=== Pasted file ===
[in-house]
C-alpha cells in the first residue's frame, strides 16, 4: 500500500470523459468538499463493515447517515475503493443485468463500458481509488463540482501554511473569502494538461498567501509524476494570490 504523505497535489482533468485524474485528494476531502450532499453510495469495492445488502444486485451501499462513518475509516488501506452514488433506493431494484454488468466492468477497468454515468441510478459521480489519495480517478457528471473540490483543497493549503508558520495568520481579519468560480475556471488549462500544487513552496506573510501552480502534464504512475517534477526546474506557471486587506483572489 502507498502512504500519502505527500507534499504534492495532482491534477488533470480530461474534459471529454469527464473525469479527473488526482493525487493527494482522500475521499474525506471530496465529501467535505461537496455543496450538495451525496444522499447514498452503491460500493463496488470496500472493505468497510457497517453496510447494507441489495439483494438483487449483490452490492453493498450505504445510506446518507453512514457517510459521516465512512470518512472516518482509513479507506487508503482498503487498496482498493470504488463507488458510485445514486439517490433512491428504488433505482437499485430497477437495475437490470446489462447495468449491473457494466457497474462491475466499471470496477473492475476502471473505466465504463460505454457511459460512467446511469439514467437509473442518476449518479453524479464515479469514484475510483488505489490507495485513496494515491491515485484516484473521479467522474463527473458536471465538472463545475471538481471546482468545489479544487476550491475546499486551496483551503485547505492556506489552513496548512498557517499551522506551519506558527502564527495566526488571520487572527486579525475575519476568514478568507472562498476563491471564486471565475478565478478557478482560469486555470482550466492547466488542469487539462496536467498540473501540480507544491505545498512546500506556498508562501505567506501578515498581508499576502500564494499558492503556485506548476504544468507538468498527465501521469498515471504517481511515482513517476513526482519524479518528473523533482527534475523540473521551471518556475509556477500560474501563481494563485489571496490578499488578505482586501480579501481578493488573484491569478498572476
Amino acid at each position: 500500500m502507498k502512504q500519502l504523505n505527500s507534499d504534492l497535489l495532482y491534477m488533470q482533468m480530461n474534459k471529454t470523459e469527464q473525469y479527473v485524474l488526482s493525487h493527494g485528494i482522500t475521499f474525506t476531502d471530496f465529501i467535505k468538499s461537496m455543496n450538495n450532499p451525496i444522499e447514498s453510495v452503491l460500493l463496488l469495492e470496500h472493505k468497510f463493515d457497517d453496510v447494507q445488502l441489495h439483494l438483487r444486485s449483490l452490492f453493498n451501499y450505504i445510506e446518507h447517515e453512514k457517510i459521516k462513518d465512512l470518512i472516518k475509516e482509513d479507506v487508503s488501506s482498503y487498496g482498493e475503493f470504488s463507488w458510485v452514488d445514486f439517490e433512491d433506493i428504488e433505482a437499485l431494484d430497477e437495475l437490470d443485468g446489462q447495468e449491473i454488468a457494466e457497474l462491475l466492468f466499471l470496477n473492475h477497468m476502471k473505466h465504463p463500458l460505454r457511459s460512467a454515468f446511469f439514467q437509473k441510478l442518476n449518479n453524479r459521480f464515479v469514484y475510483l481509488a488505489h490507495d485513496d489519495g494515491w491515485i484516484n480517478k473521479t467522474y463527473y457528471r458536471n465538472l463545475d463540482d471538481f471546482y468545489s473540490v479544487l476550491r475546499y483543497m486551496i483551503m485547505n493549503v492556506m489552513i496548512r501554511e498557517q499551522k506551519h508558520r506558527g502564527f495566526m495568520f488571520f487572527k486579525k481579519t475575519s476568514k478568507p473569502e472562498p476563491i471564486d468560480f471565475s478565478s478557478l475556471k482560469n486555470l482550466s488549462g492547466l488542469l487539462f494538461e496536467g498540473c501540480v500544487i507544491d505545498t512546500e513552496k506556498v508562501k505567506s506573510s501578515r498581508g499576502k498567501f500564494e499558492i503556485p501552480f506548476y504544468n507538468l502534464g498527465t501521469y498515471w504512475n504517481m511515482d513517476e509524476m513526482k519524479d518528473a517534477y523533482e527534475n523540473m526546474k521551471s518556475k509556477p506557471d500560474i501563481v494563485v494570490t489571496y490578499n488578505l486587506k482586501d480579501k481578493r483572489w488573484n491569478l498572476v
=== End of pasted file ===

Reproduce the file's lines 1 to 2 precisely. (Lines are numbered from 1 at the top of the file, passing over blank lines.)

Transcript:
[in-house]
C-alpha cells in the first residue's frame, strides 16, 4: 500500500470523459468538499463493515447517515475503493443485468463500458481509488463540482501554511473569502494538461498567501509524476494570490 504523505497535489482533468485524474485528494476531502450532499453510495469495492445488502444486485451501499462513518475509516488501506452514488433506493431494484454488468466492468477497468454515468441510478459521480489519495480517478457528471473540490483543497493549503508558520495568520481579519468560480475556471488549462500544487513552496506573510501552480502534464504512475517534477526546474506557471486587506483572489 502507498502512504500519502505527500507534499504534492495532482491534477488533470480530461474534459471529454469527464473525469479527473488526482493525487493527494482522500475521499474525506471530496465529501467535505461537496455543496450538495451525496444522499447514498452503491460500493463496488470496500472493505468497510457497517453496510447494507441489495439483494438483487449483490452490492453493498450505504445510506446518507453512514457517510459521516465512512470518512472516518482509513479507506487508503482498503487498496482498493470504488463507488458510485445514486439517490433512491428504488433505482437499485430497477437495475437490470446489462447495468449491473457494466457497474462491475466499471470496477473492475476502471473505466465504463460505454457511459460512467446511469439514467437509473442518476449518479453524479464515479469514484475510483488505489490507495485513496494515491491515485484516484473521479467522474463527473458536471465538472463545475471538481471546482468545489479544487476550491475546499486551496483551503485547505492556506489552513496548512498557517499551522506551519506558527502564527495566526488571520487572527486579525475575519476568514478568507472562498476563491471564486471565475478565478478557478482560469486555470482550466492547466488542469487539462496536467498540473501540480507544491505545498512546500506556498508562501505567506501578515498581508499576502500564494499558492503556485506548476504544468507538468498527465501521469498515471504517481511515482513517476513526482519524479518528473523533482527534475523540473521551471518556475509556477500560474501563481494563485489571496490578499488578505482586501480579501481578493488573484491569478498572476